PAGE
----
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Old Posted Jun 10, 2009, 6:09 PM
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Washington DC: Rail transit

Gerry Connolly, Jim Moran push rail extension in transportation bill

Washington Business Journal –
by Sarah Krouse Staff Reporter

http://washington.bizjournals.com/wa...433600^1839489

Two Northern Virginia congressmen want a bill to extend Metro attached to federal transportation legislation being drafted.
Reps. Gerry Connolly and Jim Moran, both Democrats, want Congress to earmark funds for a feasibility study and preliminary engineering for major extensions of the Orange, Blue and Yellow lines. They estimate the study would cost about $20 million.
“The point of my bill is to jump-start the discussion about extending these lines,” said Connolly, a former Fairfax County Board of Supervisors chairman. “By the time it’s completed in 2013, the rail to Dulles will have taken 51 years from the first discussion to the first passenger. I don’t want another 51 years before there are more extensions.”
Under Connolly’s plan, the Orange Line, which now ends in Vienna, would continue along Interstate 66 to Centreville. The Blue Line would extend from Franconia-Springfield along I-95 to Prince William County. And the Yellow Line, which ends at Huntington, would go to Fort Belvoir and Woodbridge. The Purple Line, still in the planning stages, would cross Montgomery County and move around the Beltway.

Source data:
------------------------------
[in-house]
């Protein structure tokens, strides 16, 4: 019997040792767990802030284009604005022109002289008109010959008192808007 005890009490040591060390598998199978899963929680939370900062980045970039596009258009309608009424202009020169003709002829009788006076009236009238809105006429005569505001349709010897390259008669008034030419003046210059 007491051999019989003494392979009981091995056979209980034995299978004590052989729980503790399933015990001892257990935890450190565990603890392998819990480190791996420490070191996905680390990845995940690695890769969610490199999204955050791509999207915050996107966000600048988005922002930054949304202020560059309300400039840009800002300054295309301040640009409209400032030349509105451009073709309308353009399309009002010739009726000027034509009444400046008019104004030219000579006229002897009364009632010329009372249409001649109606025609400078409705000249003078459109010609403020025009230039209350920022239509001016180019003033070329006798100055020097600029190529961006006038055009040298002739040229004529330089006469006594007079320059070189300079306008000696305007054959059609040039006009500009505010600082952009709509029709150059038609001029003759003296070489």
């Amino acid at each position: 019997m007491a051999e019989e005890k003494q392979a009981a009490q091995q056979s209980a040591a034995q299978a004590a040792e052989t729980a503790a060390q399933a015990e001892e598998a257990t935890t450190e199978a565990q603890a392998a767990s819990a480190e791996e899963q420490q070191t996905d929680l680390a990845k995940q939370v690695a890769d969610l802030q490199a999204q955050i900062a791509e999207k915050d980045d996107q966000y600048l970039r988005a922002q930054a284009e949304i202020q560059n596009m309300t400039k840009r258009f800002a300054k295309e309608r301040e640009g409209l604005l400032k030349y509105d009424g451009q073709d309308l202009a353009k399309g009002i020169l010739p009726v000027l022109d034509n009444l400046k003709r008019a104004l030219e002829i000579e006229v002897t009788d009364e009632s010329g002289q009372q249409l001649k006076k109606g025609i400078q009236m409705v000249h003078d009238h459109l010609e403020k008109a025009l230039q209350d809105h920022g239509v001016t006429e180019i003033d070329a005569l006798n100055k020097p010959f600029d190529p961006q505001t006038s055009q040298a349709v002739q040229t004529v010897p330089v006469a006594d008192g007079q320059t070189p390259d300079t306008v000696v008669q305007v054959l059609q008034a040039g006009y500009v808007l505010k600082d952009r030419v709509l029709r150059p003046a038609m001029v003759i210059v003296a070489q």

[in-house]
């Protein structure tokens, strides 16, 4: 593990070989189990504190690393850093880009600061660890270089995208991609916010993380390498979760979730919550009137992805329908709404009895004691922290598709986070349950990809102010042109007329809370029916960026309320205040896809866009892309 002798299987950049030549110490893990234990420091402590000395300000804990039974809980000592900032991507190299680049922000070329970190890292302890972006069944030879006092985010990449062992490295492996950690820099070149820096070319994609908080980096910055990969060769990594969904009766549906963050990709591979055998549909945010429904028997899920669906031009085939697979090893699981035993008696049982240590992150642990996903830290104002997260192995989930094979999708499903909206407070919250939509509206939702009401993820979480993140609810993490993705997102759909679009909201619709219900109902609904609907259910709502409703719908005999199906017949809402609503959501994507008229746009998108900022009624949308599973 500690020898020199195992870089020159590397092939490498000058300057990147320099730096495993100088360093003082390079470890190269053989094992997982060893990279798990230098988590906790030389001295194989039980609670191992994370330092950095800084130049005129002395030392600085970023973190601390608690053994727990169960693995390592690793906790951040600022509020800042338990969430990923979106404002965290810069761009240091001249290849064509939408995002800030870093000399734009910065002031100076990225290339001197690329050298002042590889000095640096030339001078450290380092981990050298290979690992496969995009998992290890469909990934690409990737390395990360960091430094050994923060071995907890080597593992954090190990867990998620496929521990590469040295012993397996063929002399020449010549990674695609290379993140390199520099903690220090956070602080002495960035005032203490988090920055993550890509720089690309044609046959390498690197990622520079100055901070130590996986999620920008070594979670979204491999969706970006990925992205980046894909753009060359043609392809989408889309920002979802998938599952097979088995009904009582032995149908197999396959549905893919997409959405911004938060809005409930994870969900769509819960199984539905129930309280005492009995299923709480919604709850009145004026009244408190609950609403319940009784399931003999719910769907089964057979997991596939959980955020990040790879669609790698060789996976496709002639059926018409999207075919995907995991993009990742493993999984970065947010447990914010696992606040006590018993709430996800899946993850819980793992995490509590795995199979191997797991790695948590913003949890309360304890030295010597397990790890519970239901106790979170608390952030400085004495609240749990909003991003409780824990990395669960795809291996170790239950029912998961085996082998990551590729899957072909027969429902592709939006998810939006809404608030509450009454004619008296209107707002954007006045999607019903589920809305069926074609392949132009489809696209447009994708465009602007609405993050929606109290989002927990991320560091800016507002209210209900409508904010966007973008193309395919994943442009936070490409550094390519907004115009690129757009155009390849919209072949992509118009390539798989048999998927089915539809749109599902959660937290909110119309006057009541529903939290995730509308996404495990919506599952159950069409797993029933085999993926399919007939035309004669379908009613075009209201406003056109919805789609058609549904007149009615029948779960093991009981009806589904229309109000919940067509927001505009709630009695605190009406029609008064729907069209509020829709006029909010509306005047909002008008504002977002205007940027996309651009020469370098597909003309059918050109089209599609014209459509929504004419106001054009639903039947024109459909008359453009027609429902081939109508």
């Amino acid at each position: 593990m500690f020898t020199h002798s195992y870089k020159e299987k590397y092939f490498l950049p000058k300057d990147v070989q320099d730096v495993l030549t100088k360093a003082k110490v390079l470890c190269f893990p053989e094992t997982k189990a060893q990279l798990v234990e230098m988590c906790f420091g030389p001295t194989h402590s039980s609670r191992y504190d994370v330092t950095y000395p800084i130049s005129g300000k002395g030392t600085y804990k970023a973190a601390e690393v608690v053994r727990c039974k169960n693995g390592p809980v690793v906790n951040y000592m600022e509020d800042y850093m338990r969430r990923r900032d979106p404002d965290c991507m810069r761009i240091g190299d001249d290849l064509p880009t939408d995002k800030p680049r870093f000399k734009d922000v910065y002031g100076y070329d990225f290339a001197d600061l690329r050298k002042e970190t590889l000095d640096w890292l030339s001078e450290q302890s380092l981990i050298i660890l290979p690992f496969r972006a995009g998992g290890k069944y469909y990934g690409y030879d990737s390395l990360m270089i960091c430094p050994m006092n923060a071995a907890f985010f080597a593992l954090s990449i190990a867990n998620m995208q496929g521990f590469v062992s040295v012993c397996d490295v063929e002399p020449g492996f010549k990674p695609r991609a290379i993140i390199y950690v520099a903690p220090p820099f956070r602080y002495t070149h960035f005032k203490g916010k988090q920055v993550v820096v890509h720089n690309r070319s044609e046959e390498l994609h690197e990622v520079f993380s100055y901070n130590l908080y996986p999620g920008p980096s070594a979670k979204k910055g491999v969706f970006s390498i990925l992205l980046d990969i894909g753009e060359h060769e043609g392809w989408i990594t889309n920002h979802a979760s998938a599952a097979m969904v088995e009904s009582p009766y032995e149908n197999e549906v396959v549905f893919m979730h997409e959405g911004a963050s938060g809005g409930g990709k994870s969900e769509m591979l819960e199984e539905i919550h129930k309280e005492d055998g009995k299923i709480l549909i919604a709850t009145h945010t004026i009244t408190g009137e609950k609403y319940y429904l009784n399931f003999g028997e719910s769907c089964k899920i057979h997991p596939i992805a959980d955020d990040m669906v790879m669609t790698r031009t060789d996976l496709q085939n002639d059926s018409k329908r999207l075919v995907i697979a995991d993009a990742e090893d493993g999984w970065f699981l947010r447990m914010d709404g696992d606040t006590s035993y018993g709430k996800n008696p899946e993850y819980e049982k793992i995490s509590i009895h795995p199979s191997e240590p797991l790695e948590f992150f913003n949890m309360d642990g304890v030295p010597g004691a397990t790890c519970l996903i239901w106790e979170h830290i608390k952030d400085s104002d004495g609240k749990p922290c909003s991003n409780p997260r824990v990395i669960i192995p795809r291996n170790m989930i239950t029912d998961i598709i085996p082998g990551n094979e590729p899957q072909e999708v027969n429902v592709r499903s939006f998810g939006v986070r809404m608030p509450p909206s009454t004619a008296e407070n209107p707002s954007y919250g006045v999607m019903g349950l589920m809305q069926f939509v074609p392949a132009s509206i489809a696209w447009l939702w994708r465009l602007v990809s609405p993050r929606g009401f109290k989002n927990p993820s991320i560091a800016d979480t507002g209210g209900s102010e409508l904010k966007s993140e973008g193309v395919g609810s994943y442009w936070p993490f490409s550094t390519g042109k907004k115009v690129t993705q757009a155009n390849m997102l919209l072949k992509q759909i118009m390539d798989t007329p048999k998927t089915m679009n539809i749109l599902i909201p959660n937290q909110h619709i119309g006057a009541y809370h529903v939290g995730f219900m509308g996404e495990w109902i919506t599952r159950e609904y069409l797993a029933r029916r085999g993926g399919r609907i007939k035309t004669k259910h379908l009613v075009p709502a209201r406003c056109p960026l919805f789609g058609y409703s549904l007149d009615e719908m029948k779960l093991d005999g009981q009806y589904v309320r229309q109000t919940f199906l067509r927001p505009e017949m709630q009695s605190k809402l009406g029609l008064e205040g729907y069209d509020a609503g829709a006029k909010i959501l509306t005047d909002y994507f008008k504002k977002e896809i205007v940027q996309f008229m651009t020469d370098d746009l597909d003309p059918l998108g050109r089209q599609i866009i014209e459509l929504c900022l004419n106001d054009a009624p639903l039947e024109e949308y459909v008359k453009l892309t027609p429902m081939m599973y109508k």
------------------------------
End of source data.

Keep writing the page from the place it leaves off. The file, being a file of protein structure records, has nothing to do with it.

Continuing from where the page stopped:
Connolly, who introduced his bill in March, is working with Moran to persuade other members of Congress to include their earmark in the transportation reauthorization bill, the massive federal transportation law reauthorized every five years.
Rep. James Oberstar, D-Minn., chairman of the House Transportation and Infrastructure Committee, is expected to unveil his blueprint for the bill June 9. The current transportation law expires Sept. 30.
A major obstacle for Metro extensions is the drawn-out approval process for transit developments, Connolly said. “For transit projects, you have to spend a decade working with the federal government to get approval for environmental standards, feasibility studies and cost effectiveness.”
He also noted a sharp drop in federal funding.
“The federal government paid for 80 percent of the original Metro system,” Connolly said. “In Dulles, we’ll be lucky if 16 percent of the money comes from the federal government. Rail is never going to get cheaper and it’s carbon neutral, whereas building another road will only add to emissions, so why not encourage more mass transit?”
Extending Metro would also clear the roads for people not headed into D.C., said Shiva Pant, chief of staff for the Washington Metropolitan Area Transit Authority, which runs Metro.
“Even if you are transit rider in west Fairfax, you still drive or take a bus to the Fairfax station to get to a train,” Pant said. “With the extension, you could get on a train farther west and remove some drivers from the road so that there is better capacity for folks not headed in and out of D.C.”
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